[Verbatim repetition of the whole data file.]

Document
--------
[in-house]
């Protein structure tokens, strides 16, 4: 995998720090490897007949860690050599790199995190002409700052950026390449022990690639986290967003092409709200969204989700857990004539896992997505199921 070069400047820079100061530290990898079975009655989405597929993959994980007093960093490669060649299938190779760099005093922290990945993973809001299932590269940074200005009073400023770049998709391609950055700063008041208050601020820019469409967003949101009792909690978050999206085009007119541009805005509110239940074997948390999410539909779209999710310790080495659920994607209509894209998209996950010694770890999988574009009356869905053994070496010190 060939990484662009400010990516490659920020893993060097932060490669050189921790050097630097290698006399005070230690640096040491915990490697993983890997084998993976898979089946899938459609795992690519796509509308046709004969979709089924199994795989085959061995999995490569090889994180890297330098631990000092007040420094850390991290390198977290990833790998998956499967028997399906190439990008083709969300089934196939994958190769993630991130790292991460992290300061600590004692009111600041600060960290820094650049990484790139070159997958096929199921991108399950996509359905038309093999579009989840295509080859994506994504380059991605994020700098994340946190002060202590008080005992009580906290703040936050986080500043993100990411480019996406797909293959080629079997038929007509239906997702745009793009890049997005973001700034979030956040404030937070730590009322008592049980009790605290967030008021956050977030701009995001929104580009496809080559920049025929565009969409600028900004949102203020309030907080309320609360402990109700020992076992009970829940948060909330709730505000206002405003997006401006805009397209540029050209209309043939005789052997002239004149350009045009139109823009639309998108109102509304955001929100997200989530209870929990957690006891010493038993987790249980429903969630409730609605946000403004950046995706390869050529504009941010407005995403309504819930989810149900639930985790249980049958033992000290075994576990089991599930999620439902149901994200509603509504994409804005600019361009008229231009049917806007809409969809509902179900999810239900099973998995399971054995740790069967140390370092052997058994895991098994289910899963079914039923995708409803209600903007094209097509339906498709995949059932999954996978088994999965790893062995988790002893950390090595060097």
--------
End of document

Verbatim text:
[in-house]
């Protein structure tokens, strides 16, 4: 995998720090490897007949860690050599790199995190002409700052950026390449022990690639986290967003092409709200969204989700857990004539896992997505199921 070069400047820079100061530290990898079975009655989405597929993959994980007093960093490669060649299938190779760099005093922290990945993973809001299932590269940074200005009073400023770049998709391609950055700063008041208050601020820019469409967003949101009792909690978050999206085009007119541009805005509110239940074997948390999410539909779209999710310790080495659920994607209509894209998209996950010694770890999988574009009356869905053994070496010190 060939990484662009400010990516490659920020893993060097932060490669050189921790050097630097290698006399005070230690640096040491915990490697993983890997084998993976898979089946899938459609795992690519796509509308046709004969979709089924199994795989085959061995999995490569090889994180890297330098631990000092007040420094850390991290390198977290990833790998998956499967028997399906190439990008083709969300089934196939994958190769993630991130790292991460992290300061600590004692009111600041600060960290820094650049990484790139070159997958096929199921991108399950996509359905038309093999579009989840295509080859994506994504380059991605994020700098994340946190002060202590008080005992009580906290703040936050986080500043993100990411480019996406797909293959080629079997038929007509239906997702745009793009890049997005973001700034979030956040404030937070730590009322008592049980009790605290967030008021956050977030701009995001929104580009496809080559920049025929565009969409600028900004949102203020309030907080309320609360402990109700020992076992009970829940948060909330709730505000206002405003997006401006805009397209540029050209209309043939005789052997002239004149350009045009139109823009639309998108109102509304955001929100997200989530209870929990957690006891010493038993987790249980429903969630409730609605946000403004950046995706390869050529504009941010407005995403309504819930989810149900639930985790249980049958033992000290075994576990089991599930999620439902149901994200509603509504994409804005600019361009008229231009049917806007809409969809509902179900999810239900099973998995399971054995740790069967140390370092052997058994895991098994289910899963079914039923995708409803209600903007094209097509339906498709995949059932999954996978088994999965790893062995988790002893950390090595060097």